Out of the Closet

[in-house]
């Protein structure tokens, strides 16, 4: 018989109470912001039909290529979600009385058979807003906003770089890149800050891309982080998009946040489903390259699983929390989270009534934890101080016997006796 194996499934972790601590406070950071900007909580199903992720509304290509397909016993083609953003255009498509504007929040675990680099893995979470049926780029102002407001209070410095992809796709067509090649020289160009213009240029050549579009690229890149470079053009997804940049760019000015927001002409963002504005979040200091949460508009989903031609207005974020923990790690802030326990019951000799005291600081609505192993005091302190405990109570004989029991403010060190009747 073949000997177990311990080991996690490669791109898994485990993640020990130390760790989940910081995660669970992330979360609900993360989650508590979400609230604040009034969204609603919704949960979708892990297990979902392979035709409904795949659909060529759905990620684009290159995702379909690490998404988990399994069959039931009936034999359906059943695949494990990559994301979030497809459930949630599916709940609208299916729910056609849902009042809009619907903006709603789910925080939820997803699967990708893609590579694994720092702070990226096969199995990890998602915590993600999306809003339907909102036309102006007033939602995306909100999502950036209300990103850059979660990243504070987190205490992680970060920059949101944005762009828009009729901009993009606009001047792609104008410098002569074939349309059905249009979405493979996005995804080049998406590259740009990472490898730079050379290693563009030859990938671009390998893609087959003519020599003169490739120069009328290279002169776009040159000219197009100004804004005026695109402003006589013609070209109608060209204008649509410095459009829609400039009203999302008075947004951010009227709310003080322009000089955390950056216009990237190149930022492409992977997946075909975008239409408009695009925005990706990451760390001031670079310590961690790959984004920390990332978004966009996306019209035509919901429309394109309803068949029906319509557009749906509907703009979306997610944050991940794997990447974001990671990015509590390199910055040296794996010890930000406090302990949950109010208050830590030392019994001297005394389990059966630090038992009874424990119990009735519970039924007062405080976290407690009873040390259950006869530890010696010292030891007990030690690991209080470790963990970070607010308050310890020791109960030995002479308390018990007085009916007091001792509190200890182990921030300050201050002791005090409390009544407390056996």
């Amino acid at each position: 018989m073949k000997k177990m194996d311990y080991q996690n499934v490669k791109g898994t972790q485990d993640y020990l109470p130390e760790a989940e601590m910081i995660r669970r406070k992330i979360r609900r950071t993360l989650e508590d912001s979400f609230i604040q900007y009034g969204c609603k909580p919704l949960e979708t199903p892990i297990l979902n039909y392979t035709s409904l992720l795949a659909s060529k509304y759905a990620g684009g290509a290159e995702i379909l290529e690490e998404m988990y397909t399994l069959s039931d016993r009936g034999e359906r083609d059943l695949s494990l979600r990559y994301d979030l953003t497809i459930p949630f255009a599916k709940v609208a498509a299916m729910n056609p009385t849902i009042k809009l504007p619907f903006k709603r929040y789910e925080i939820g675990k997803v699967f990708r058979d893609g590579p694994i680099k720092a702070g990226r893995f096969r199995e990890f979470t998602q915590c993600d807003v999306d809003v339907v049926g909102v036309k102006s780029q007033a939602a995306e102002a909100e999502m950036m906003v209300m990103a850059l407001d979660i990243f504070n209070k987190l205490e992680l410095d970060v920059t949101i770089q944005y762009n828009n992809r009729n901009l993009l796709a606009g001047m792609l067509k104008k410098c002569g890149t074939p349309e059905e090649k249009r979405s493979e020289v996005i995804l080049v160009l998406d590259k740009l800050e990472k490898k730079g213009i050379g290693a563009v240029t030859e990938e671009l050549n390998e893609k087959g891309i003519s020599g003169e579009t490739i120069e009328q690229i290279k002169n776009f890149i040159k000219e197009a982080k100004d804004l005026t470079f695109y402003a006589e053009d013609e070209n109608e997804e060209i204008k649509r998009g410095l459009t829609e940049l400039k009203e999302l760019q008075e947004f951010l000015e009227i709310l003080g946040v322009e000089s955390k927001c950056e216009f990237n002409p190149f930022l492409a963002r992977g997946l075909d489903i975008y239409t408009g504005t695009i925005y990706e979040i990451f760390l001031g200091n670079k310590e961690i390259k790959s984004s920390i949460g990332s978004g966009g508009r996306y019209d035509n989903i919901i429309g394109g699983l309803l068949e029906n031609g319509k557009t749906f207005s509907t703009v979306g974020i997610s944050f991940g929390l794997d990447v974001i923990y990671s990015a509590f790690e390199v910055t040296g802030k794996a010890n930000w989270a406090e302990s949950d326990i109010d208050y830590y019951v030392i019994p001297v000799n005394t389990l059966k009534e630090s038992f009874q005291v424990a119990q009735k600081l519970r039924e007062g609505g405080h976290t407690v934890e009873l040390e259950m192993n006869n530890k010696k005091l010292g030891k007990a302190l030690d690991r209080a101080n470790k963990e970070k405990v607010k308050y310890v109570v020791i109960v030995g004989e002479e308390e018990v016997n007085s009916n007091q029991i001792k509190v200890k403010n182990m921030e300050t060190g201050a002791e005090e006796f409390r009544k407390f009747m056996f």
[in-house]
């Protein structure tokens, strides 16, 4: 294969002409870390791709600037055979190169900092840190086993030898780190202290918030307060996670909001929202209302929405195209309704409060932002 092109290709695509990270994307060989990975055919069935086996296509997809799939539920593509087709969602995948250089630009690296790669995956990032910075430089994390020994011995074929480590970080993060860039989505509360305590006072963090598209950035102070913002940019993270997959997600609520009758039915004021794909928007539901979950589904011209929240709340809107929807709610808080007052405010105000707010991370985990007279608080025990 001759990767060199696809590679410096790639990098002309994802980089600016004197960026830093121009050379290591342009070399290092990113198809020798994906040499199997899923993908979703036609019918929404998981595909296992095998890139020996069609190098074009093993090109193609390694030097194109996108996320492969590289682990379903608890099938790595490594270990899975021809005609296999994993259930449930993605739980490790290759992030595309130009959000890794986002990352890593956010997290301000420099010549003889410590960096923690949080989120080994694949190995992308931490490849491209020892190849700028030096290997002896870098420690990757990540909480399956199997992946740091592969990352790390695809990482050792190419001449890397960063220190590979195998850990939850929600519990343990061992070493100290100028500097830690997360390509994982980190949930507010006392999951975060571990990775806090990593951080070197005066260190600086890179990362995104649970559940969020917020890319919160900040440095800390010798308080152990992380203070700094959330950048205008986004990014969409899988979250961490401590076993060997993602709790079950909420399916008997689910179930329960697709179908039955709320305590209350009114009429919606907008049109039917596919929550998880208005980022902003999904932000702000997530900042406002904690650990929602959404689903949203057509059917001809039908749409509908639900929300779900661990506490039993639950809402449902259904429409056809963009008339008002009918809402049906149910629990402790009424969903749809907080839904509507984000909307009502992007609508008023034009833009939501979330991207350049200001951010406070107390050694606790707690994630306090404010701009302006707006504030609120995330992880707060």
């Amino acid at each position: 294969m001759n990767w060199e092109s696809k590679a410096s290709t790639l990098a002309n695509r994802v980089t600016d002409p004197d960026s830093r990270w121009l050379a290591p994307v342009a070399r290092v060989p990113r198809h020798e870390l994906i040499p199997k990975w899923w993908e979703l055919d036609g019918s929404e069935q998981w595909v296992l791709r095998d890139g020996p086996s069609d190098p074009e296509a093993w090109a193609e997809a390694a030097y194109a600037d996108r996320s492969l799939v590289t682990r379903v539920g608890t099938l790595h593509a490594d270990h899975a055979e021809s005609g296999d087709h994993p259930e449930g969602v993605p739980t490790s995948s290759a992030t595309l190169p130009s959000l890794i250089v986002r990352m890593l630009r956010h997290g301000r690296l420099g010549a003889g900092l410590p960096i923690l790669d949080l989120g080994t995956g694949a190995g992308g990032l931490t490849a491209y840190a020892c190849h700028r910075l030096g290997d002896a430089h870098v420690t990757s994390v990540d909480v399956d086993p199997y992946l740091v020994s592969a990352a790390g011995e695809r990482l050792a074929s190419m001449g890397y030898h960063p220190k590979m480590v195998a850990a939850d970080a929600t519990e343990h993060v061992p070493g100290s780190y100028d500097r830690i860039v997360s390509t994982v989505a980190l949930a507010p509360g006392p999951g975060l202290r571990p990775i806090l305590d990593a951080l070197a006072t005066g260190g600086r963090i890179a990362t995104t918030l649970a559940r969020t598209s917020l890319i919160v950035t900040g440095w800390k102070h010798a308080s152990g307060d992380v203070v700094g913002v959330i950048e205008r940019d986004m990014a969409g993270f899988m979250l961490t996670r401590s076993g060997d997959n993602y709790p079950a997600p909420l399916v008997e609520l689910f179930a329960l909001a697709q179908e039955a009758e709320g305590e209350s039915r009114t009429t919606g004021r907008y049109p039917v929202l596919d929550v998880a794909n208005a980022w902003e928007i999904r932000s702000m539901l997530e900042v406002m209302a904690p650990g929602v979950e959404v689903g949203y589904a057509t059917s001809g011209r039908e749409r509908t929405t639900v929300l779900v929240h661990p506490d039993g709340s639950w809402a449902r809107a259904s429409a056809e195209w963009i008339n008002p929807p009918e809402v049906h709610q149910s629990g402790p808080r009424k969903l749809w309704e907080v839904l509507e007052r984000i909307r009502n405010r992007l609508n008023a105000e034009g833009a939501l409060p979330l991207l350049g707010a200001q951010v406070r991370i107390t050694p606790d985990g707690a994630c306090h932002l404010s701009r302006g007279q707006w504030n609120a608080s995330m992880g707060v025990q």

Walt Whitman: A Gay LifeBy Gary Schmigdall.New York:Dutton, 1997.428 pp. $32.95.It is no surprise -- to gay readers, at least -- that poet Walt Whitman was as queer as the proverbial three dollar bill. His homosexuality has been repeatedly ignored, denied or obfuscated by legions of (mostly straight) critics and biographers. Now Gary Schmigdall, former opera critic and author of a recent Oscar Wilde biography, has charged into the breach to set the record less straight, so to speak. Equal parts biography and literary criticism, "Walt Whitman: A Gay Life" is often fascinating despite being quirky and uneven in spots.Schmigdall has chosen to focus almost exclusively on Whitman's sexuality and its impact on his work, including only passing references to most of the other social and political currents that shaped the poet and his writings. Other critics and biographers have dwelt upon those aspects, Schmigdall writes, "and the time now seems ripe for a systematic attempt to turn the tables on the mythic, mist-engulfed Whitman and to set in his stead the flesh-and-blood -- which is to say sexual -- Whitman." And that he does, producing a portrait of a distinctly randy man with a taste for working-class boys usually far younger than he. That sexuality pulsates through much of Whitman's poetry, which abounds in descriptions of the "play of masculine muscle," and the like. Indeed, for work written in the mid-19th century some of it seems not only homoerotic but rather amazingly homoromantic as well, as in this barroom scene: "Of a youth who loves me, and whom I love, silently approaching,and seating himself near, that he may hold me by the hand; A long while, amid the noises of coming and going -- of drinking and oath and smutty jest,There we two, content, happy in being together, speaking little,perhaps not a word."Whitman's homoerotic poetry was couched in enough ambiguity, though, that straight readers could -- and usually did -- miss the point. And that, the author argues, was precisely the poet's intent as he loaded his works with references designed to be understood by other closeted homosexuals while those outside the circle would remain clueless. Some of the most fascinating material in this regard comes from early drafts that were eventually toned down for publication. In one telling manuscript, for example, Whitman makes his intent explicit: "I celebrate that concealed but substantial life / I celebrate the need of the love of comrades."That rather overt description of the closet didn't make it into print, but this one did: "Another self, a duplicate of every one, skulking and hiding it goes ... Smartly attired, countenance smiling, form upright,death under the breast-bones, hell under the skull-bones ... Keeping fair with the customs, speaking not a syllable of itself,Speaking of anything else but never of itself."Schmigdall's writing style is an odd mix, often heavy, scholarly and laden with Latin phrases, but at other times downright catty. He is at his cattiest, and most entertaining, when gleefully shredding the critics who have tried to portray Whitman as either heterosexual or asexual. After quoting one such scholar who, upon dismissing Whitman's sexuality as largely unknowable, wrote that discussion of the subject "seems to have completed and maybe even exhausted itself," Schmigdall bares his claws: "My position, then, is in part that of having come too late to the critical orgy. Discussion is 'exhausted.'Everywhere, detumescence -- and smoke curling from the postcoital cigarettes of enervated Whitman scholars." It is Schmigdall's view that despite Whitman's efforts at concealment (late in life, when asked about a possible homosexual interpretation of some of his works, he responded with the preposterous lie that he had fathered six children), much of the poet's love life can indeed be divined from his notebooks, correspondence and related references in his poetry. While it is impossible to confirm details of Whitman's sex life, the author produces a convincing assemblage of love letters to and from several men, with numerous references to nights spent in the same bed. But at times Schmigdall's enthusiasm for his subject gets the best of him. Some of what he perceives as gay references in the poems seem questionable, as does his anointment of Whitman as "our Martin Luther King [Jr.]." While there may be hints of future gay liberation in Whitman's description of dreaming of "a city where all men were like brothersxwalking hand in hand," he wasn't leading a movement; he was sending coded messages to a furtive, silent underground.Indeed, in a lengthy afterword Schmigdall effectively acknowledges that he is emotionally so close to his subject that he might be in danger of losing his critical distance. He charts at some length the parallels between his life and Whitman's, an act of honesty that comes across as both courageous and self-indulgent. To a point his recognition of these emotional connections is useful, but he would do well to spare us some of the details. Does it really help us understand Whitman to know that one of Schmigdall's lovers once gave him a blow job while they were driving on a Bay Area freeway? But despite its eccentricities, "Walt Whitman: A Gay Life" is a notable and long-needed contribution to our understanding of one of the U.S.'s great literary figures. Scholarly detumescence may never again come quite so easily.

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